LG foretells imminent future of UHD display panels for low-end TVs

Who would have thought there'd be an end to the seemingly never-ending enlargement of television displays for the home – yet here it is, being warned against by none other than the CEO of LG Display. Han Sang-beom has suggested this week that LG Display, the company he is CEO of at the moment, will guard against "further oversupply" whilst investing in "more premium products." He's made clear that the television hardware industry has been hit by none other than a growing demand for smaller displays – namely those for smartphones and tablets.

Speaking at an industry forum with reporters at the Grand InterContinental Hotel in southern Seoul this Tuesday, Han noted that while there is an expectation that the economy will grow on a global scale next year, his stance on the market he presides over is still "somewhat negative." According to the Korea Times, Chinese TV manufacturers in many sectors are "suffering from large inventories" due to a new lack in TV sales in recent months.

According to DisplaySearch, the TV industry as a whole will contract a cool 4.8 percent. This is in direct comparison with 2012, which in turn saw a lack of growth compared to the year before it. To combat the lack of need for current-generation display panels in bulk, LG has decided to move toward "value-added" and "premium" displays.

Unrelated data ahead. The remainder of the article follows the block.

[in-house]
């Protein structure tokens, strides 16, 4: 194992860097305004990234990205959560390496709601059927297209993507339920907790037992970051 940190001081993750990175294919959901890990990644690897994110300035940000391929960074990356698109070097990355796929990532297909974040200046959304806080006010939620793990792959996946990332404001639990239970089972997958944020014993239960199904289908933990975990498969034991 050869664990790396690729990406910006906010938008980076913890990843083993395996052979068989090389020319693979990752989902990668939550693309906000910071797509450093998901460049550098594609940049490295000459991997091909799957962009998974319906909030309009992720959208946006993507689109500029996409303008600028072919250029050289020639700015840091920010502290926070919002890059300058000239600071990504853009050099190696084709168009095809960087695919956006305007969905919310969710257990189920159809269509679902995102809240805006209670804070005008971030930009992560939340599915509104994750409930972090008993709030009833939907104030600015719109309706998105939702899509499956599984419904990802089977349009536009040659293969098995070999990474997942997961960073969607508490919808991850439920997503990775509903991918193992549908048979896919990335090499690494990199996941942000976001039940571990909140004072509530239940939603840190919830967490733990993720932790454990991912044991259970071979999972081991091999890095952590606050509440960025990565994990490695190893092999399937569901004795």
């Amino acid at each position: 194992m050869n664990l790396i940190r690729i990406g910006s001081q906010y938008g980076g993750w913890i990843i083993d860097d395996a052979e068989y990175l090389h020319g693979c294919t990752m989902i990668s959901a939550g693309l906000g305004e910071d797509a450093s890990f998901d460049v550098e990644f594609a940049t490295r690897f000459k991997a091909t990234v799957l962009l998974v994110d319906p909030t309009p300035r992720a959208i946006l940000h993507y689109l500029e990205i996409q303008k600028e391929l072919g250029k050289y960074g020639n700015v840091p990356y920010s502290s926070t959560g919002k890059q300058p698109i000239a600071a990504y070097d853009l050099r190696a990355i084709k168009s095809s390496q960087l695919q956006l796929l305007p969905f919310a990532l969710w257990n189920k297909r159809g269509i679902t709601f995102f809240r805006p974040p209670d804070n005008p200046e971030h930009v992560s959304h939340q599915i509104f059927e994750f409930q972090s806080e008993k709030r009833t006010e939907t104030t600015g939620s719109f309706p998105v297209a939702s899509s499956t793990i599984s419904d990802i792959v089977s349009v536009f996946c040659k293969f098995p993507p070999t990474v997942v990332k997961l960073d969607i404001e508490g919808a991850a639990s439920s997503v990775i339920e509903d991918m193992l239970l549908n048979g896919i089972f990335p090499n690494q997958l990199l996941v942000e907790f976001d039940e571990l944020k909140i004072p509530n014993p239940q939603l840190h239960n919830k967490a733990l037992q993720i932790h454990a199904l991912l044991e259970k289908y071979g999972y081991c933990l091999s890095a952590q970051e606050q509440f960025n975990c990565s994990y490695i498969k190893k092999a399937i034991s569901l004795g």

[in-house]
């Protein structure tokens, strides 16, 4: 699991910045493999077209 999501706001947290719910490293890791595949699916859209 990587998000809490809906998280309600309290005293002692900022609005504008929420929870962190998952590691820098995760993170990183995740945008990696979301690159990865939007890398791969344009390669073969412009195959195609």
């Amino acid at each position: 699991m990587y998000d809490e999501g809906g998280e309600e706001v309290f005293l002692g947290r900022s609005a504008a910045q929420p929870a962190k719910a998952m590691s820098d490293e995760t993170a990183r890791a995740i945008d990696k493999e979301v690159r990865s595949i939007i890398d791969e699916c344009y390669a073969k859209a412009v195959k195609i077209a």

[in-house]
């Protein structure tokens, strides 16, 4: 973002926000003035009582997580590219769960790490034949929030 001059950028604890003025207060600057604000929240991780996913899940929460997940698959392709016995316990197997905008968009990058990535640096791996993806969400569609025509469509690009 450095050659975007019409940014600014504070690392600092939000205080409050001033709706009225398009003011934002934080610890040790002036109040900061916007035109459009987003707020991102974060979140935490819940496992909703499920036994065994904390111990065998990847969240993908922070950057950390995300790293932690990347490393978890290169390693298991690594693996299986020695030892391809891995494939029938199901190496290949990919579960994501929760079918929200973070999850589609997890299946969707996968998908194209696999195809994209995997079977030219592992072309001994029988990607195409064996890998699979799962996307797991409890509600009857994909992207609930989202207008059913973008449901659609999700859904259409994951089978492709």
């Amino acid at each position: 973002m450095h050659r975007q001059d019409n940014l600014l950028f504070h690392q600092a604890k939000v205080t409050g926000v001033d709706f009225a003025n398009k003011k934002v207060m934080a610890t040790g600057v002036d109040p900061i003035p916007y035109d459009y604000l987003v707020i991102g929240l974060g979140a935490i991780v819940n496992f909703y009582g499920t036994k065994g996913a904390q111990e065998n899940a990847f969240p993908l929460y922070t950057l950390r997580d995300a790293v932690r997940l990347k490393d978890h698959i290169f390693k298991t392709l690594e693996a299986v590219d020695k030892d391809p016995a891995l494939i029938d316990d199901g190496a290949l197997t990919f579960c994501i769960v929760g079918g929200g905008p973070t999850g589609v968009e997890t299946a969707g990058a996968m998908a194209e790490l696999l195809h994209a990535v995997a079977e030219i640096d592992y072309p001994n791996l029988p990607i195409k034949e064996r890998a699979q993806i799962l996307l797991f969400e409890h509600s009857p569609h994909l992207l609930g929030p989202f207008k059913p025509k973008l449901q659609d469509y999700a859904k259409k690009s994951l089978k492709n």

This means that their LCD lineup will expand on the UHD side of things – that's Ultra High Definition, edging into the world of 4K and even 8K down the road. According to Han, this means that UHD displays will be produced in numbers large to be "expanded to low-end starting from early next year."

This move will likely also have the mobile universe moving up to the high-end as Han suggests that slowing TV demand is due in part to a consumer shift "towards portable devices" such as tablets and smartphones. LG has just released the LG G2 smartphone to the market with a 1080p display and will be bringing the LG G Pad 8.3 to market soon, with a sharp 1900 x 1200 pixel resolution in tow.